In just a few weeks, I’ll be presenting a session explaining how to write a quick WordPress shortcode, and then explaining how simple it is to turn it into a widget. If you’re interested in attending this presentation, I encourage you to do so.

In addition to my presentation, you can attend six fantastic presentations on marketing strategies and five other awesome sessions on development and technology.

All of these presentations are part of the 2012 .eduGuru Summit, a virtual conference targeted at Web and marketing professionals in education. Just because it’s targeted at people in higher education, though, doesn’t mean that the lessons learned and knowledge shared at the conference are exclusive to higher education.

The conference is being held on April 10 and 11 this year. The best part about the conference? It’s completely virtual. You can attend from the comfort of your own desk (you might, though I do not guarantee this in any way, even be able to attend the conference using your iPad).

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First Impressions of Windows 8

Windows 8A few days ago, I went ahead and installed the Consumer Preview of Windows 8. To say I’m impressed would be understating things a bit. As a Windows Phone 7 user for the last 16 or 17 months, I have become extremely familiar with the metro UI, and am overjoyed to see it coming to the desktop. The whole experience so far has actually inspired me to seriously consider buying a new touch-enabled PC (my current PC is over 5 years old at this point, so it’s probably time to update anyway).

What’s Right About Windows 8?

The new interface is inspired. It’s unique, and it’s easy to use. If you’re a long-time PC user, Windows 8 will require you to entirely rethink how you use your computer; but in a good way. No longer do you have a “Desktop” (well, you do, but it’s an app within Windows 8). Instead, you have a screen full of tiles that you click or tap to open applications. All of your applications (with the exception of apps that have to run inside of the Desktop app) open fullscreen with no chrome around them. Each native app has 3 different formats: Full screen; minimal snapped; and maximum snapped.

When an app is full screen, it takes up the entire screen (duh!). Nothing else appears on the screen at all. You can bring up context menus for various actions by right-clicking (I’m not sure what the multitouch gesture is). You can then “snap” an app to the left or right of your screen. When an app is first “snapped”, it appears in a minimal state. It only takes up about a quarter of your screen’s width, leaving the other three-quarters available for another app. Then, you can open a second app to show up in the larger portion of your screen.

Want to keep an eye on the weather while surfing the Web? Snap your weather app to the left or right, and open IE in the rest of your screen. Want to keep your email visible while you’re playing PinballFX? Snap the Mail app to your screen and open up the game you want to play. If you get an important email while you’re in the middle of your game, you can either handle the email message in it’s minimal state, or you can double click the divider bar to maximize the Mail app (snapping your other active app to the other side of your screen).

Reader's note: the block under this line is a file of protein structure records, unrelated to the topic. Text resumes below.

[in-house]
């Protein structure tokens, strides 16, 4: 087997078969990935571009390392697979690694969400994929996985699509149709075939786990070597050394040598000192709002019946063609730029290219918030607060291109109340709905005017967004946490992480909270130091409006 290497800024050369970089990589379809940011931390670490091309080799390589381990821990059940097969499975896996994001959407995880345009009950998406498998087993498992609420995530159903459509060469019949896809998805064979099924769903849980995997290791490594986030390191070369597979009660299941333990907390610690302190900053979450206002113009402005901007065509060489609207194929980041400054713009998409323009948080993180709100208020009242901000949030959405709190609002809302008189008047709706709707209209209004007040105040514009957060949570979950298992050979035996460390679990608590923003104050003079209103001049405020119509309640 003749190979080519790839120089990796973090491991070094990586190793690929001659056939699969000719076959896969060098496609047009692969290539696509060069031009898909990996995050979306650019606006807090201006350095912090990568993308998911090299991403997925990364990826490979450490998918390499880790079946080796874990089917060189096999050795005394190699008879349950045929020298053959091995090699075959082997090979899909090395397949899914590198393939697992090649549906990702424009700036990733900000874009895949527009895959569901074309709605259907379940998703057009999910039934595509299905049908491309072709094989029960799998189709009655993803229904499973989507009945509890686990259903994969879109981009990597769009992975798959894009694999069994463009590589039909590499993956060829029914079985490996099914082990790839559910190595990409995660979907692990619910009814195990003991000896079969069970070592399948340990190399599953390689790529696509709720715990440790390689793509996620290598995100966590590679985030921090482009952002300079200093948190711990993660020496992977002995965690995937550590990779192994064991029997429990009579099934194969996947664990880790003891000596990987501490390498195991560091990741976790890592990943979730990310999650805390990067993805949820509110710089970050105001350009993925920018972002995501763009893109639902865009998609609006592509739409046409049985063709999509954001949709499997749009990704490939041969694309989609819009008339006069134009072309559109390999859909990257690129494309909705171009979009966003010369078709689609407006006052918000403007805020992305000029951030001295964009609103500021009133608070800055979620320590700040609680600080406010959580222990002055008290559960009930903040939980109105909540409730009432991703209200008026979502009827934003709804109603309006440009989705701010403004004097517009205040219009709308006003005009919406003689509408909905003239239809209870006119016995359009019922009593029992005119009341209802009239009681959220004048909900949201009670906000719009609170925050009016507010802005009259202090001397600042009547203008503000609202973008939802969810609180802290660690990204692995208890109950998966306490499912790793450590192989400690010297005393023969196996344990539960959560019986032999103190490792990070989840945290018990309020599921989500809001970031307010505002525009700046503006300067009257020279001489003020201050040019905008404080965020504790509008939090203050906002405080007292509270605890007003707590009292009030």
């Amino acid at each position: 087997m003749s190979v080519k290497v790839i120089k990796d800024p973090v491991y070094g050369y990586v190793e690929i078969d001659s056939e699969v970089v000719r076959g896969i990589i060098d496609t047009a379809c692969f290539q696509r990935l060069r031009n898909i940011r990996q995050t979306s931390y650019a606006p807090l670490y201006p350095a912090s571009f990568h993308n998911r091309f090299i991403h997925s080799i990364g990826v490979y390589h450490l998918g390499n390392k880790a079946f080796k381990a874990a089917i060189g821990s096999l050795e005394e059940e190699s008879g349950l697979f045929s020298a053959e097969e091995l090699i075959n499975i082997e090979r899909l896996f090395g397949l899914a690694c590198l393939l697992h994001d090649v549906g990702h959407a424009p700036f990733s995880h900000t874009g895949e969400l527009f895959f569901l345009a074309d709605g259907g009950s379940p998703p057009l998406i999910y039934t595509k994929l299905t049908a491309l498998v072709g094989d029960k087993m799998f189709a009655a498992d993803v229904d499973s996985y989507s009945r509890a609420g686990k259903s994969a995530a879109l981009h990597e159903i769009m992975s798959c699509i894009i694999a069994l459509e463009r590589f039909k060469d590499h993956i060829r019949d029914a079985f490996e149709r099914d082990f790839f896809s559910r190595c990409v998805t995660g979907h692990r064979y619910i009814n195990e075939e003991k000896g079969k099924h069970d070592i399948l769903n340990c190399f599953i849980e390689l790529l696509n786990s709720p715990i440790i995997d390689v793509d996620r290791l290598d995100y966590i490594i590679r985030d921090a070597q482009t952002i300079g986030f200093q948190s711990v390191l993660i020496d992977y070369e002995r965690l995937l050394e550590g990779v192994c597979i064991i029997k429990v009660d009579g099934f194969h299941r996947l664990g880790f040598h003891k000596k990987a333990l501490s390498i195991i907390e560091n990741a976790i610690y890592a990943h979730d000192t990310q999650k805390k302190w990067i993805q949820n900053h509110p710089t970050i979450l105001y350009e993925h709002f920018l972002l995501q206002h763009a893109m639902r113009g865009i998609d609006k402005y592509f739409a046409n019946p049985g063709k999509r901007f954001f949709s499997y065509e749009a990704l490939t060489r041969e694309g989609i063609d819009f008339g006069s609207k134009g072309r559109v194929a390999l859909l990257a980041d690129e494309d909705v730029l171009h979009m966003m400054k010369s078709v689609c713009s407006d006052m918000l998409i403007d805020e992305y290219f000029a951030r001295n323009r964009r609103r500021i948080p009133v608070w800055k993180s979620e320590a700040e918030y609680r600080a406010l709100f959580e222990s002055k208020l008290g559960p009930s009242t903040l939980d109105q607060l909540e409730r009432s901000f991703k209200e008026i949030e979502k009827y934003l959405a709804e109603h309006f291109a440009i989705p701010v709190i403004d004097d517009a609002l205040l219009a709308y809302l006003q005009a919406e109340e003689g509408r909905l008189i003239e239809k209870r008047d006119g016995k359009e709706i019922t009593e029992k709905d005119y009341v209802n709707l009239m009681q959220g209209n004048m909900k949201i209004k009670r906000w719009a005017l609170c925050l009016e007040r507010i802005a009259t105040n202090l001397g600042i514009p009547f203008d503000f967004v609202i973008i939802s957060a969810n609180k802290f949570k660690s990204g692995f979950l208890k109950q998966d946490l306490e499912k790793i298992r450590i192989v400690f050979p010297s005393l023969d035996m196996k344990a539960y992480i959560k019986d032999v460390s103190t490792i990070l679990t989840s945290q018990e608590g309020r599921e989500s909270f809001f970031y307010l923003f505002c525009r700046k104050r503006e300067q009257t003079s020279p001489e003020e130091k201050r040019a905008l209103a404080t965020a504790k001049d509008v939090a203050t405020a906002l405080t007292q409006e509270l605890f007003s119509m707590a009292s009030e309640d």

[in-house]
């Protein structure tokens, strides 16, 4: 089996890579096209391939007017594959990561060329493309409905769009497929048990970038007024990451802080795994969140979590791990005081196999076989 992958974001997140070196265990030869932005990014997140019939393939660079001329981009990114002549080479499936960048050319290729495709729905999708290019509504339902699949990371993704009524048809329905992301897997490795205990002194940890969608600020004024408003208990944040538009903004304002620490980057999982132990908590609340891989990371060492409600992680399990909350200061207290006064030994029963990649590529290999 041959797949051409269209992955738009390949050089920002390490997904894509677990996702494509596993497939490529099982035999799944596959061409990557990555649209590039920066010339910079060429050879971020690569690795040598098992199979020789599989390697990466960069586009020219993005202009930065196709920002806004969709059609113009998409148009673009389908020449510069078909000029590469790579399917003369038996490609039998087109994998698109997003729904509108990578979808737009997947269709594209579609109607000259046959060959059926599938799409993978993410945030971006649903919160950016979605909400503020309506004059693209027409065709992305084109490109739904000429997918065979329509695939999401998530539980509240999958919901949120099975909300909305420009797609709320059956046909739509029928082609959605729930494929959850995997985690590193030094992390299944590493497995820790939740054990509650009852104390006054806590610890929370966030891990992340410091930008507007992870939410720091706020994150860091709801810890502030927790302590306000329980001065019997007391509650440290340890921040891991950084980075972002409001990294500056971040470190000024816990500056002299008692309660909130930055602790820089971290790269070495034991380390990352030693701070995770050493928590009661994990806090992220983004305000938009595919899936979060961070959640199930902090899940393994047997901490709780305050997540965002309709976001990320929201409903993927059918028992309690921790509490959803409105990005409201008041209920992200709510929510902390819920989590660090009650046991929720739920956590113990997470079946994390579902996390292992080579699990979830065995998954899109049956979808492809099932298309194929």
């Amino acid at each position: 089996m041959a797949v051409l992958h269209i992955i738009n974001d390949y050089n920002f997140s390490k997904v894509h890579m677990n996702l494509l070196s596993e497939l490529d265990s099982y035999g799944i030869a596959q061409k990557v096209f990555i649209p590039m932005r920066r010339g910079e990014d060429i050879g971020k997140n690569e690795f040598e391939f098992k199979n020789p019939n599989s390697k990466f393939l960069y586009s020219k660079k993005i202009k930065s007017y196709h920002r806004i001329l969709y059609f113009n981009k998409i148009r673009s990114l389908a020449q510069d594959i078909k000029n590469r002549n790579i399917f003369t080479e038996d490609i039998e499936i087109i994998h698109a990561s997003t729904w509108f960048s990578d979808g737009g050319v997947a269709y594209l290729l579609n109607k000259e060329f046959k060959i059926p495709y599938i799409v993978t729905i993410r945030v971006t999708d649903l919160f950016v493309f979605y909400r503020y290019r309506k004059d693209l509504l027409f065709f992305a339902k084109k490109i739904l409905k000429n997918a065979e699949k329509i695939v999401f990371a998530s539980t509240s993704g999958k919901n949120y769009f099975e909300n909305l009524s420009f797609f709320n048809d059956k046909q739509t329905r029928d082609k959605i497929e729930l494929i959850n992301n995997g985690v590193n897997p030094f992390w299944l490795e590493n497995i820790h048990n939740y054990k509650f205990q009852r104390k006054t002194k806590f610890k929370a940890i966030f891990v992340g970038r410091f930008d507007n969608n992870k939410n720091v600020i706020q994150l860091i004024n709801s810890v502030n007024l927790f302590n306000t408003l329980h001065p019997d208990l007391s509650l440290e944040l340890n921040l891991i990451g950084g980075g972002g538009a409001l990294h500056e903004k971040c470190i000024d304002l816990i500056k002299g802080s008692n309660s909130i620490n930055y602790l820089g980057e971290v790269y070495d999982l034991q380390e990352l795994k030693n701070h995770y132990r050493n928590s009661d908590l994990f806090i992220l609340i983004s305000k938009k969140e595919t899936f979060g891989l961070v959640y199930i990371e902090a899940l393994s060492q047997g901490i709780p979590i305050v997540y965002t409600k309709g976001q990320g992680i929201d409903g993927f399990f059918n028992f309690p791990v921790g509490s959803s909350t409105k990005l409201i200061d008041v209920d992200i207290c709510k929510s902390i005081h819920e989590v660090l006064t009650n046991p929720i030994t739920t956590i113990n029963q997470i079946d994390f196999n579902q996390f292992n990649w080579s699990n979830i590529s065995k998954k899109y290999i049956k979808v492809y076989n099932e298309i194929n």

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Saying Good-bye to Brizzly

It’s been quite a while since I’ve tried to use Brizzly, but I did enjoy the features they offered. For a long time, it was one of the few Web-based interfaces I could use to manage my social media accounts. The other day, when I was temporarily using a computer that didn’t have Chrome installed (so I couldn’t use ChromeDeck), I tried visiting Brizzly only to find that they were shuttering the service.

Today, the official notice went out to Brizzly users. Following is the message that was sent out:

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Using Custom Post Meta to Retrieve WordPress Posts

The other day, I was in the process of setting up some custom post meta for an event post type. I needed to add a start date/time and an end date/time for the event as custom meta information. Once I got all of that set up, I needed to modify the loop so that it retrieved the events in order of their start date/time; but I also needed to make sure I only retrieved events that hadn’t yet ended (based on their end date/time).

In the past, this wasn’t really possible with WordPress. You could either order posts by a custom meta value, or you could limit your query to posts that had a specific custom meta value, but you couldn’t do both. Then, in version 3.1 of WordPress, the meta_query was introduced to the WP_Query class. Now, however, you can use the traditional orderby and meta_key properties to sort your posts by a specific meta value; and you can use the meta_query property to limit the posts that are returned.

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HoverIntent in WordPress

Whenever you’re working on a new WordPress theme that includes hover (mouseover) effects, especially dropdown or flyout menus, you might want to include hoverIntent. HoverIntent is a term that describes a concept through which you delay a hover action until a certain amount of time has passed, in order to make sure that the user really intended to trigger that action.

We’ve all been on websites with dropdown menus that tend to get in the way of the content, and pop open as soon as your mouse touches even a small portion of them, and we’ve most likely all been annoyed by it. The idea behind hoverIntent is to measure the speed of the mouse movement, attempting to determine whether the user actually intended to stop on the item or not. If the mouse just moves over an item with a hover effect, but doesn’t stop on it, the hover effect should not be triggered; if, however, the user’s mouse does slow down enough or stop on the item, the hover effect should be triggered.